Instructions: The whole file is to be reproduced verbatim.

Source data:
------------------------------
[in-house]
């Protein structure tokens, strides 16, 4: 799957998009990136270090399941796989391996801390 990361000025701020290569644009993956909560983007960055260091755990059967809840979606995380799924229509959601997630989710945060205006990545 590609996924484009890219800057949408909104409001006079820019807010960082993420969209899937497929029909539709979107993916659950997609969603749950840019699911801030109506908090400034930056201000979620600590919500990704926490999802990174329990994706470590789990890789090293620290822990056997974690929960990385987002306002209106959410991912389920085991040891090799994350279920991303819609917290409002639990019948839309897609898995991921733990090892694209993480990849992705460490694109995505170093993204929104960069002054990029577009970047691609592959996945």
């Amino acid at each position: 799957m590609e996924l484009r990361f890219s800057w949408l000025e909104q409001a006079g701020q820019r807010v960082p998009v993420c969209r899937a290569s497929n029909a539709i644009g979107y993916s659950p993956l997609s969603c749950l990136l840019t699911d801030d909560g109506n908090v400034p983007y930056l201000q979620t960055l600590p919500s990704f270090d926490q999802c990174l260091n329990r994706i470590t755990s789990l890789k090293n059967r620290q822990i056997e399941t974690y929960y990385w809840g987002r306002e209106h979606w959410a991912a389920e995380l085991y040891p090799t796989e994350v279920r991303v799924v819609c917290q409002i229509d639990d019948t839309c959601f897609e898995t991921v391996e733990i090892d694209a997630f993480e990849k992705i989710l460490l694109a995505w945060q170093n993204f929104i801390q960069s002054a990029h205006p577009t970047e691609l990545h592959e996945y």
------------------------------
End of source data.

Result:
[in-house]
């Protein structure tokens, strides 16, 4: 799957998009990136270090399941796989391996801390 990361000025701020290569644009993956909560983007960055260091755990059967809840979606995380799924229509959601997630989710945060205006990545 590609996924484009890219800057949408909104409001006079820019807010960082993420969209899937497929029909539709979107993916659950997609969603749950840019699911801030109506908090400034930056201000979620600590919500990704926490999802990174329990994706470590789990890789090293620290822990056997974690929960990385987002306002209106959410991912389920085991040891090799994350279920991303819609917290409002639990019948839309897609898995991921733990090892694209993480990849992705460490694109995505170093993204929104960069002054990029577009970047691609592959996945």
């Amino acid at each position: 799957m590609e996924l484009r990361f890219s800057w949408l000025e909104q409001a006079g701020q820019r807010v960082p998009v993420c969209r899937a290569s497929n029909a539709i644009g979107y993916s659950p993956l997609s969603c749950l990136l840019t699911d801030d909560g109506n908090v400034p983007y930056l201000q979620t960055l600590p919500s990704f270090d926490q999802c990174l260091n329990r994706i470590t755990s789990l890789k090293n059967r620290q822990i056997e399941t974690y929960y990385w809840g987002r306002e209106h979606w959410a991912a389920e995380l085991y040891p090799t796989e994350v279920r991303v799924v819609c917290q409002i229509d639990d019948t839309c959601f897609e898995t991921v391996e733990i090892d694209a997630f993480e990849k992705i989710l460490l694109a995505w945060q170093n993204f929104i801390q960069s002054a990029h205006p577009t970047e691609l990545h592959e996945y």